I have thought of myself as being fairly social media savvy. Not the fastest whizz but not stuck in the dark ages either. I’ve been using Facebook since, well longer than many… if I tell you how long you’ll be able to guess how old I am! I’ve even used Facebook for work, dragging that company into this century. I’m yet to link Tylda to Facebook but I’m sure that’s just a matter of time.
I had a brief dalliance with LinkedIn until the bejillions of emails they sent became so annoying I dropped the account into the sea and ran off without a backward glance. Instagram and Pinterest are old news to me, and I lose far too much of my life on mumsnet (is it really the weekend without a 34 page car parking thread? If you haven’t had the pleasure of reading mumsnet, have a peek, they’re not all mums, or female, or the pack of vipers they have the reputation of being).
But I have an Achilles heel.
I’ve never used Twitter. I’m a Twitter virgin. (Twirgin?)
Writing this blog has made me realise just how silly this is. It feels like there is this great big pool of people chatting away about all sorts of interesting things but I’m stuck on the other side of the door. Peering in with my nose pressed to the glass.
So I’ve decided to change. I’ve opened a Twitter account. I’ve not tweeted anything yet, because that little box with the numbers counting down characters is pretty daunting. But as soon as I have posted this I will. And then I’m counting the afternoon as completely lost to the pleasure of reading camping tweets.
Even as I’m writing this now, I have Twitter open beside me and I can see that BBCRadioCornwall has tweeted about discoveries archeologists have made at Tintagel. When I was there a couple of weeks ago I was desperate to sneak over and peek under the tarp they had left up there covering their workings. At least I assumed that was what the tarp was covering, I didn’t write about it in the post as there were no signs and it could just as easily been covering a bit of mud they didn’t want tourists to march over. Although thinking about it, that’s exactly what archeological digs are.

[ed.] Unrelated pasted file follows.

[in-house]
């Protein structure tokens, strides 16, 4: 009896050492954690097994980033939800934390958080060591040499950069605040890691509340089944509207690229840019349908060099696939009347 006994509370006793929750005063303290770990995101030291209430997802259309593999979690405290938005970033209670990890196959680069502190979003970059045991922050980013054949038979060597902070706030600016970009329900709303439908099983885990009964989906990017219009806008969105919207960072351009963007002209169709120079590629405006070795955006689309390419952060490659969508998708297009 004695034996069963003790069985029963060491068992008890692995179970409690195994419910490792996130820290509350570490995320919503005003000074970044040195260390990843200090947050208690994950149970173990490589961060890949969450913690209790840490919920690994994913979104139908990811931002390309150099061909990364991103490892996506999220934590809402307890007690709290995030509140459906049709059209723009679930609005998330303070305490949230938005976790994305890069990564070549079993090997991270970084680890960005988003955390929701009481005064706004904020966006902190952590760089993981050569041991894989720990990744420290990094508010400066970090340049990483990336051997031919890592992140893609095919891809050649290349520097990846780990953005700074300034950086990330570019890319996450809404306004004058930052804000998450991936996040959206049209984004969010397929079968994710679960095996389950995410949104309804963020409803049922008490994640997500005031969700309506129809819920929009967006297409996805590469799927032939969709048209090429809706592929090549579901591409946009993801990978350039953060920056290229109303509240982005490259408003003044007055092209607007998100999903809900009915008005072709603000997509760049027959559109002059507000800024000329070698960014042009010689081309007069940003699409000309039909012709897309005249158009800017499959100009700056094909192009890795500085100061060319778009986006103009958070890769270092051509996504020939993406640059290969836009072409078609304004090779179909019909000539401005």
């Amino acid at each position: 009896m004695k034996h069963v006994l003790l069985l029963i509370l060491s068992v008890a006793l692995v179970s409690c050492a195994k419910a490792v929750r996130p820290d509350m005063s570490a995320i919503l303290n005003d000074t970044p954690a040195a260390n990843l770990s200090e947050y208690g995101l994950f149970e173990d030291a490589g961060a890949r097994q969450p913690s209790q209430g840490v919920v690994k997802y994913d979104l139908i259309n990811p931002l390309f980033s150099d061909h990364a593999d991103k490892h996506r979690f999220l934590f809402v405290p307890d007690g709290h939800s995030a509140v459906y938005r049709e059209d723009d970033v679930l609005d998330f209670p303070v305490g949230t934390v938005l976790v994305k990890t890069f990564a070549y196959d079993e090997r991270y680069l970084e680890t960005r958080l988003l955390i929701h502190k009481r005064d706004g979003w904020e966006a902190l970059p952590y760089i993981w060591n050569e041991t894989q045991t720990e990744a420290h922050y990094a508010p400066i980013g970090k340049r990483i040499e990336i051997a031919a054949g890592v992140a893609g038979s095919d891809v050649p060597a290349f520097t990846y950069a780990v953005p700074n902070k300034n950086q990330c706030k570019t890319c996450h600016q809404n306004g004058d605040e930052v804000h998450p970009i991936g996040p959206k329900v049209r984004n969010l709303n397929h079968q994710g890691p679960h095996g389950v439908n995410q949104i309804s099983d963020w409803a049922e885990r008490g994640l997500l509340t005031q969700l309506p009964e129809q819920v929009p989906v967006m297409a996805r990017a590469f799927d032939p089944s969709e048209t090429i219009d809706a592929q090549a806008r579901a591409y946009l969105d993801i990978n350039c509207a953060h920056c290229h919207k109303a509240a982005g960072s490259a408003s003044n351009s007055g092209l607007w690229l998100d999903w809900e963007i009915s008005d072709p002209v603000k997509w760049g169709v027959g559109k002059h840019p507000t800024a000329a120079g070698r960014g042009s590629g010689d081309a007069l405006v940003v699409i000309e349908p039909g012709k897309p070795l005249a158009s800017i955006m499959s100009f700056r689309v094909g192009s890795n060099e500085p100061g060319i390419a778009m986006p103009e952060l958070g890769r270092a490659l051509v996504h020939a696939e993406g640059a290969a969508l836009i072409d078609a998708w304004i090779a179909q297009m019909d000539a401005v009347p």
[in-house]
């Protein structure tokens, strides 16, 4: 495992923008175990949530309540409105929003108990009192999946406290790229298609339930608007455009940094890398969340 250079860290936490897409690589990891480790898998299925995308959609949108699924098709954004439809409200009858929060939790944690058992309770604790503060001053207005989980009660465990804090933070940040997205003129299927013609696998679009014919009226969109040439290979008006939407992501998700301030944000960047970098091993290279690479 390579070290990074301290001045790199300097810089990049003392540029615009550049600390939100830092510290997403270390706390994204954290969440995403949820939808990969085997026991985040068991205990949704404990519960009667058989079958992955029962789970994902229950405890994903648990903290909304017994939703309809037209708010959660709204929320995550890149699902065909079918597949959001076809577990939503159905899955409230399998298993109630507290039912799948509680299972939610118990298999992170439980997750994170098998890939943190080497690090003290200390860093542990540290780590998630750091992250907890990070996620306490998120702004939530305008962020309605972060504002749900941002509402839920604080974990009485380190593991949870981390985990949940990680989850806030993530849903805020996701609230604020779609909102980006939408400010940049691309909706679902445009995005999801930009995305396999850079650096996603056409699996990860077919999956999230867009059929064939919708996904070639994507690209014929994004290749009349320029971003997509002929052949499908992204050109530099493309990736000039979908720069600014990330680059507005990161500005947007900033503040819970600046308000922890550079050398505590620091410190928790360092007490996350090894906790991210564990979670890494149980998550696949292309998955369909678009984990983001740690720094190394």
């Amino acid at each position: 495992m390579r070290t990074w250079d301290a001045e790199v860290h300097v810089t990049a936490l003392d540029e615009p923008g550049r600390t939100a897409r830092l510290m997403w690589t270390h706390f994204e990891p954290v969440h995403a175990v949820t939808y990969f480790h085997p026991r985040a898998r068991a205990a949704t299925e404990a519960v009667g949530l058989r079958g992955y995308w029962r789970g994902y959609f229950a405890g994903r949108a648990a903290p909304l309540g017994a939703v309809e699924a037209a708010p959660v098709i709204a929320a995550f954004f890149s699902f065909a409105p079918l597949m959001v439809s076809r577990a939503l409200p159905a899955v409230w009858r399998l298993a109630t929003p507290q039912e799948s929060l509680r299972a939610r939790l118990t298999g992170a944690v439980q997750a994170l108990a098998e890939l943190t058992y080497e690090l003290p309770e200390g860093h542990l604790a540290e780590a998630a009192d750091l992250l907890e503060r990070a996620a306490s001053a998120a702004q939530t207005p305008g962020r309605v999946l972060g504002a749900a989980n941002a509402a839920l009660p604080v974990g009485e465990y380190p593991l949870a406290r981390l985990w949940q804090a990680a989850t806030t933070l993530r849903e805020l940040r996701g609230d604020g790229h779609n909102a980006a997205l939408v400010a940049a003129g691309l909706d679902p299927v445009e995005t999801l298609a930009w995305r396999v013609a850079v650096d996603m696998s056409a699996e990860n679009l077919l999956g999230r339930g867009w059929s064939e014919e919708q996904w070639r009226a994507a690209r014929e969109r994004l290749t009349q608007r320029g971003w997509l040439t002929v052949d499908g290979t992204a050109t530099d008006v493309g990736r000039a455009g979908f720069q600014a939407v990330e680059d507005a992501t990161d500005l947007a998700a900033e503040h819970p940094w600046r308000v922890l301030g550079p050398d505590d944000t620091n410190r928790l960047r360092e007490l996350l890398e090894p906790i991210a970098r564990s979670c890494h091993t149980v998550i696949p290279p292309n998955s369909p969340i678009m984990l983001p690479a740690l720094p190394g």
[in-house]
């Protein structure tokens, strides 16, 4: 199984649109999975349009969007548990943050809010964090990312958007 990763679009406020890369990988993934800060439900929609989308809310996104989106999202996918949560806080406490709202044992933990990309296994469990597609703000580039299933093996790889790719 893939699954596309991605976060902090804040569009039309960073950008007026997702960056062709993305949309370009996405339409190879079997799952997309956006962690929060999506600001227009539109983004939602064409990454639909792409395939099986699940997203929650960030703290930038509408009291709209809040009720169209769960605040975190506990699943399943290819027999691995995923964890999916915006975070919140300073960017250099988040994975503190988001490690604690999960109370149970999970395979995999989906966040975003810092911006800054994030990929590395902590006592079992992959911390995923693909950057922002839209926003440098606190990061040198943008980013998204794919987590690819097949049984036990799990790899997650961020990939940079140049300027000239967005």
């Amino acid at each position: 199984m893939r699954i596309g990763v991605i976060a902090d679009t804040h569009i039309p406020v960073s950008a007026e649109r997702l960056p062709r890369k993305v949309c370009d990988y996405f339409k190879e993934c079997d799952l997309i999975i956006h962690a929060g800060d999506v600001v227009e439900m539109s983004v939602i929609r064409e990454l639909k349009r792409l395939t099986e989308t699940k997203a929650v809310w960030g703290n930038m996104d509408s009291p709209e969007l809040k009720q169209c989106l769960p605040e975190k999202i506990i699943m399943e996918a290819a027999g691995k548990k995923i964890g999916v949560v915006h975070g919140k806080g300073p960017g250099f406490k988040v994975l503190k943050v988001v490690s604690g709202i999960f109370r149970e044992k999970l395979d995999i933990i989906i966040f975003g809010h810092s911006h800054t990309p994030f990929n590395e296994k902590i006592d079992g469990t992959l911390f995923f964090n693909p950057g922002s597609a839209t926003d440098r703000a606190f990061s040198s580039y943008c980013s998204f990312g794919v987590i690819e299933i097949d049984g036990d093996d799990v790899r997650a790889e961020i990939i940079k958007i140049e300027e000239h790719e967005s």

My irrational fear of Twitter that has stopped me joining all these years reminds me of a fantastic poem by Roger McGough. It is written into the pavement on Morecambe sea front. It warns of the dangers of feeding a canary steroids rather than seeds… until it becomes a hairy canary.
When we passed the inscription, my family would joke about the man-eating bird. We would imitate its imagined fat waddle, stick out our chests like a territorial robin and in our deepest voice bellow “TWEET TWEEET…. CHIIIIRP!” So whenever I heard someone say anything about tweeting, well, all I could think of was this giant canary.
Now I’m not saying Twitter is going to eat anyone, but it’s certainly going to feel like it’s eaten all my time!
Do you use Twitter? What are your tips for using it? What do you wish you had known when you first opened an account?